Remind me of the analogy in Richest Man in Babylon. Your money are workers that work for you.


Megan August 1, 2012 at 6:46 am

I really feel that P2P lending is powerful because it democratizes the individual lending process. I love that a vehicle is available to average investors that has the potential to make the great returns at a low risk. I feel that these other vehicles like this (low risk, great returns) are usually only available to insider traders and corporate elites. That’s really why I like this investment platform because I feel that it treats all investors fairly. Especially with

My fear is that it’s only a matter of time before there are some amazing programmers out there or a financial institution who automate the process of investing so much that they are pulling all the great loans off the platforms before “normal” investors have a chance to review them. (see


Peter Renton August 1, 2012 at 8:07 am

Megan, This is something that both Prosper and Lending Club are acutely aware of. Lending Club has strict controls in place so institutional investors cannot get to the loans before the retail investor has had their turn. Prosper is weaker in this area but they are working on tightening this as well. Despite the large amount of institutional money both companies seem very committed to the retail investor.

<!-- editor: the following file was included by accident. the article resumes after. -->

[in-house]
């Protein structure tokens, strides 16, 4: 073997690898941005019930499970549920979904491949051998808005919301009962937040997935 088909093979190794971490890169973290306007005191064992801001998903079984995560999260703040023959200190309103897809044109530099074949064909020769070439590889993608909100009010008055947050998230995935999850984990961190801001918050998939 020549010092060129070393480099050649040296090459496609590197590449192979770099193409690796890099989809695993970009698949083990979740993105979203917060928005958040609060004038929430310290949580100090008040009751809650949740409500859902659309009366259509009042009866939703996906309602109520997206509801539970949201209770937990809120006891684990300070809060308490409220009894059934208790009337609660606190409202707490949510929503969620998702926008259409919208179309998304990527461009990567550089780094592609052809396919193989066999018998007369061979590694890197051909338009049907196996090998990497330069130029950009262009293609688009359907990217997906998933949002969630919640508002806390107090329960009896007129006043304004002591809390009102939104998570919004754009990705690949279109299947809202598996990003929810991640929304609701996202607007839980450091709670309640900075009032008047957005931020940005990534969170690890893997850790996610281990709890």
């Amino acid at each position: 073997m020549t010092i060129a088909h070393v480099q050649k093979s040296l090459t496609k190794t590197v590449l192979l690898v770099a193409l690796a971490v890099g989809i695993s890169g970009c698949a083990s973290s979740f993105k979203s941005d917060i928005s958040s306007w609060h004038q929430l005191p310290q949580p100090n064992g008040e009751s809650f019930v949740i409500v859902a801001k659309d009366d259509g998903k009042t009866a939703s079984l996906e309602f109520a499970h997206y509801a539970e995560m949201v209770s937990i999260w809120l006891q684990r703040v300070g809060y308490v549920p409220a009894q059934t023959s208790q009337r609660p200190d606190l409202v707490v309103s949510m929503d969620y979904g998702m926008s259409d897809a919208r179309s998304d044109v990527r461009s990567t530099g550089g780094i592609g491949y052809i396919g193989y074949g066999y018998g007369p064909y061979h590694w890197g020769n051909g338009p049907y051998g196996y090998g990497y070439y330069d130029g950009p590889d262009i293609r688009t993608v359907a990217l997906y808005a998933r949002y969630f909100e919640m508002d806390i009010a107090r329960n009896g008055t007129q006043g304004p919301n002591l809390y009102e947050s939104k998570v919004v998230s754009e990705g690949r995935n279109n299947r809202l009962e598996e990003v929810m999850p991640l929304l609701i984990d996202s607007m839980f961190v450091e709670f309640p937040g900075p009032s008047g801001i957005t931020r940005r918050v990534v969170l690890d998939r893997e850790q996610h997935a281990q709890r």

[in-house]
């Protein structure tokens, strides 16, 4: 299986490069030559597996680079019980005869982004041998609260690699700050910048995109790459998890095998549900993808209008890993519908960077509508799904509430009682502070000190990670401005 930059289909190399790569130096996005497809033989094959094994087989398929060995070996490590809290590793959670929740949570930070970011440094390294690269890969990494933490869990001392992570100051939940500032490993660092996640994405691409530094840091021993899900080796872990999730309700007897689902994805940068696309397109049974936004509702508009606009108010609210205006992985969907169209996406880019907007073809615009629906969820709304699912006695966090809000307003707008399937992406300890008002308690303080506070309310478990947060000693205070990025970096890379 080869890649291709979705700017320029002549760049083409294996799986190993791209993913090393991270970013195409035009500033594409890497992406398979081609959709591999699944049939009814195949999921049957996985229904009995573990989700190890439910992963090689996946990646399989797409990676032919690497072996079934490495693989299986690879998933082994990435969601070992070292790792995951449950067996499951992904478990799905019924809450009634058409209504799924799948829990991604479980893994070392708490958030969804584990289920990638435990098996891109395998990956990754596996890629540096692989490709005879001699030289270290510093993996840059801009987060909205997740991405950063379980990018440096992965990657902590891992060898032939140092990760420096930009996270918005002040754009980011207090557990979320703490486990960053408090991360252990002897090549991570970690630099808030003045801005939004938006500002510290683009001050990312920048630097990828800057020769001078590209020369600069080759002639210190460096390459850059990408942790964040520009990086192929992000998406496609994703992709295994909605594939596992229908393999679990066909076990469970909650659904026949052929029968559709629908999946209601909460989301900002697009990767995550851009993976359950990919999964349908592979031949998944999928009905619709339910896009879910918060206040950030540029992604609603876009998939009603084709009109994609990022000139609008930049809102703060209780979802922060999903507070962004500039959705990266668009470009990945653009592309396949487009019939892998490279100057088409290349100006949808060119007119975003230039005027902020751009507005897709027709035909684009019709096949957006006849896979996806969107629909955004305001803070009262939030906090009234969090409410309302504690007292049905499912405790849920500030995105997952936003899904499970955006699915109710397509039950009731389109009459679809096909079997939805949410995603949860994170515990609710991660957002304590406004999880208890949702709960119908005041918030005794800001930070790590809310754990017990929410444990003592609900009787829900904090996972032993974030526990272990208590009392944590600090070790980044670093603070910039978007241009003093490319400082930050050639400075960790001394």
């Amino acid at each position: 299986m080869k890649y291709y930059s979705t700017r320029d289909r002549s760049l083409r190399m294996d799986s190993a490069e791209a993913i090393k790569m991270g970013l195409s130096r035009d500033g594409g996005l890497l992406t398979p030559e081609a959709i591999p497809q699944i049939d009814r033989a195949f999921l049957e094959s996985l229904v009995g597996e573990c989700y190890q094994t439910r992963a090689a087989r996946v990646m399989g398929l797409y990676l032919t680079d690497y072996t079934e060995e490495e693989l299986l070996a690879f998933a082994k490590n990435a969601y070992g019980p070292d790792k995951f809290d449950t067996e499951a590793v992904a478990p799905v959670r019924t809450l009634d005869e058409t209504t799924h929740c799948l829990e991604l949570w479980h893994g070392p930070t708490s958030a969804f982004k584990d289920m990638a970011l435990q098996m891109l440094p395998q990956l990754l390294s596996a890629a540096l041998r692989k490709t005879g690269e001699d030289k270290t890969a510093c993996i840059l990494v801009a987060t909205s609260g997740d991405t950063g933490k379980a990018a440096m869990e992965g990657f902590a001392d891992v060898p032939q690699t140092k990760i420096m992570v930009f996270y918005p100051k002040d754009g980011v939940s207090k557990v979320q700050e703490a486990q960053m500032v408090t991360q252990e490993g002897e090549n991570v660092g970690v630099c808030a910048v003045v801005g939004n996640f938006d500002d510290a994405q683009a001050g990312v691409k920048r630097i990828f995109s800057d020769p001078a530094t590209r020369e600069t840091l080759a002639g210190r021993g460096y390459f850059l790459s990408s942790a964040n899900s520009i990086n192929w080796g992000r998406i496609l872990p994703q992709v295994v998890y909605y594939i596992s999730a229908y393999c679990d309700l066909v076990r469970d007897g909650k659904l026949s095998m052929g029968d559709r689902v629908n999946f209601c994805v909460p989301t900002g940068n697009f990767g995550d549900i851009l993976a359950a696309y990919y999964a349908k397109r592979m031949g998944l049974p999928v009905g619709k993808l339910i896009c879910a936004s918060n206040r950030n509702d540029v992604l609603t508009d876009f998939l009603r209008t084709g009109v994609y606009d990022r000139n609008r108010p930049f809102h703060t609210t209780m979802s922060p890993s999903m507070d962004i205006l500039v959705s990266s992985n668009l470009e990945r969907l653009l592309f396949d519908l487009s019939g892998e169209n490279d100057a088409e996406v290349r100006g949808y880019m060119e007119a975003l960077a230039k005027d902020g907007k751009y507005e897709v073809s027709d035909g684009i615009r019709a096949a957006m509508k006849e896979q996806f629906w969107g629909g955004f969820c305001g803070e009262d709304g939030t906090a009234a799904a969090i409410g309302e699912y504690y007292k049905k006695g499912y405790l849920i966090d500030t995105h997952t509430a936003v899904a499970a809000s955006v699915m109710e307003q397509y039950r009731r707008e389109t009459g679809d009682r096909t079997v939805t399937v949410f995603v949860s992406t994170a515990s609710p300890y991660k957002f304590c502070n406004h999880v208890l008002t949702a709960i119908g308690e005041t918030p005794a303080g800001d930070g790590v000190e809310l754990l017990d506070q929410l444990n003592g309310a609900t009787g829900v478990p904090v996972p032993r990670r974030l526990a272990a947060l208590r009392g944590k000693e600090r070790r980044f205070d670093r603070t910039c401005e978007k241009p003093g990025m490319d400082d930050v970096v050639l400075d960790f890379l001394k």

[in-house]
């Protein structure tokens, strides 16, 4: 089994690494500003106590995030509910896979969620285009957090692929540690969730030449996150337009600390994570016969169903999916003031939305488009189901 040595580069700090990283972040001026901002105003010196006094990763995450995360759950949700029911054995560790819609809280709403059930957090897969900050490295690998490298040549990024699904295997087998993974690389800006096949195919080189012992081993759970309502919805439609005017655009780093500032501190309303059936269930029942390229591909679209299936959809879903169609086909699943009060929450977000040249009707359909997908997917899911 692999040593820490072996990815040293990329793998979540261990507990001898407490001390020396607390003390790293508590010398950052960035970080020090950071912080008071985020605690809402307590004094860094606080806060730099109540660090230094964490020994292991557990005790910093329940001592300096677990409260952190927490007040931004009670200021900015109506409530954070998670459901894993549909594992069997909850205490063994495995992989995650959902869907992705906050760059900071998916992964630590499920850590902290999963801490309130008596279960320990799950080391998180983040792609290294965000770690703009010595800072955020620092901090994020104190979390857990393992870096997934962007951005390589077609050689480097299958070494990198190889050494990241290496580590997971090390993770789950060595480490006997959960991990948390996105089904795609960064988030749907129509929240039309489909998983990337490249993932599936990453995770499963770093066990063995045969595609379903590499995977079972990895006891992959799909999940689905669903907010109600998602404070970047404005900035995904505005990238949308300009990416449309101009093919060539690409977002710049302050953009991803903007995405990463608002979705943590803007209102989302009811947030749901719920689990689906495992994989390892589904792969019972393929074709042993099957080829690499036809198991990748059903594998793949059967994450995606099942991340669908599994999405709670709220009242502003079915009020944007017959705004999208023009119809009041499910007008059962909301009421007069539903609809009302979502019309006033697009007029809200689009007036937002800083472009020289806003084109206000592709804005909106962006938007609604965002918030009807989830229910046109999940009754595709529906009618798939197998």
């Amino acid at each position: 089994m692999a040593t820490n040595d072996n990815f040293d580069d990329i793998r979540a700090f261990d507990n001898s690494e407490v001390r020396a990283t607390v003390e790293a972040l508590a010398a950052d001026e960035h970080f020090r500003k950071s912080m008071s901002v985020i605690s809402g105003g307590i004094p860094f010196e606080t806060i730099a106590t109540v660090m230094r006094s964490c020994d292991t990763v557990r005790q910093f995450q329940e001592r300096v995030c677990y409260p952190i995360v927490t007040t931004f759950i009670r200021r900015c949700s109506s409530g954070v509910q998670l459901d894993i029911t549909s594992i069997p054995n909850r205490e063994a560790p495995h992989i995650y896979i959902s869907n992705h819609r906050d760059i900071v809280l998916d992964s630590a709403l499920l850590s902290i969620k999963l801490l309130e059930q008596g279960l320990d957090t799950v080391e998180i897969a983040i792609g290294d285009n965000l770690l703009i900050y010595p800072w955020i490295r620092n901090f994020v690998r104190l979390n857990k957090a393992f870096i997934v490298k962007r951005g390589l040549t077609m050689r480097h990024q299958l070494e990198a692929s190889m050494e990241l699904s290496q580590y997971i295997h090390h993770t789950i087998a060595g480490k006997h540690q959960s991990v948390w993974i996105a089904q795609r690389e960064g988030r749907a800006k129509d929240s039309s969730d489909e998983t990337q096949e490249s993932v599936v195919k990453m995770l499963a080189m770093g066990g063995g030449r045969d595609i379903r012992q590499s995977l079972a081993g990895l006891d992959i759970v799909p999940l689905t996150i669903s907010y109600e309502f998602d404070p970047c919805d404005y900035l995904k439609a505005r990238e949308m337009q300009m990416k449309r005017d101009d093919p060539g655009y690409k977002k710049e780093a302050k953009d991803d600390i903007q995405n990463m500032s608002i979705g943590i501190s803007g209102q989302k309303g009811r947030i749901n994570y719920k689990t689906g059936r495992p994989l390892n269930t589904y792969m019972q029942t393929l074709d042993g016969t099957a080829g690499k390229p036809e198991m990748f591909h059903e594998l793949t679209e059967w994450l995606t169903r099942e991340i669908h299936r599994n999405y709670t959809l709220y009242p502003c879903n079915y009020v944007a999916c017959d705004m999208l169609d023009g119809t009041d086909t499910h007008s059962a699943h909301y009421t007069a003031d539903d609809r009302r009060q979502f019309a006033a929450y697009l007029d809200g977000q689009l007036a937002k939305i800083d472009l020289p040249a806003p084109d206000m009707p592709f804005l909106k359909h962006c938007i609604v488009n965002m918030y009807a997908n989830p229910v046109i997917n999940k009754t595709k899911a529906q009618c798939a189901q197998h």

Dan B August 1, 2012 at 3:18 pm

I can understand your fears but I’d have to agree with Peter on this in that I don’t see your “automation” concerns as a looming problem. It’s important to keep in mind that the reason that high frequency trading in stocks is a problem for retail investors & investors in general is because it screws with the basics of stock valuation, which is all about perception & with time horizon.

Though there are many ways to value stocks, there is nothing to say which type of valuation is more accurate nor is there anything to definitively say what normal valuation is. For example, who is to say whether a PE of say 12 or 10 or 15 is a fair valuation at any given time. To exacerbate the dynamics even more, high frequency trades divorces itself from all of that & is incongruous with the interests of flesh & blood investors…………….which by comparison all humans are long term stock holders regardless of whether they hold a stock for 1 or 5-10 years or 1 to10 days.

None of these issues face the future of p2p direct lending imo.


Bilgefisher August 1, 2012 at 10:26 am

I see p2p lending as a better place to hold my reserves while working on my other investments. By keeping my money in a bank, I am losing value as true inflation (not the inflation falsely reported by our govt.) far exceeds their returns. It makes no sense to me. Its a somewhat liquid place to hold my money between real estate purchases.



Peter Renton August 1, 2012 at 7:41 pm

Good to hear from you Jason. Well I suspect you are in the minority when it comes to using p2p lending as a holding place for your real estate money – but everyone has their own reasons.


Marc August 1, 2012 at 11:19 am

I mainly started out of curiosity, testing the waters. Now that I’ve had a taste, I’ll definitely be back for more (as soon as I finish this real estate transaction).


Peter Renton August 1, 2012 at 7:44 pm

Looking forward to when you come back Marc. And seeing what more interesting information you can share on your blog.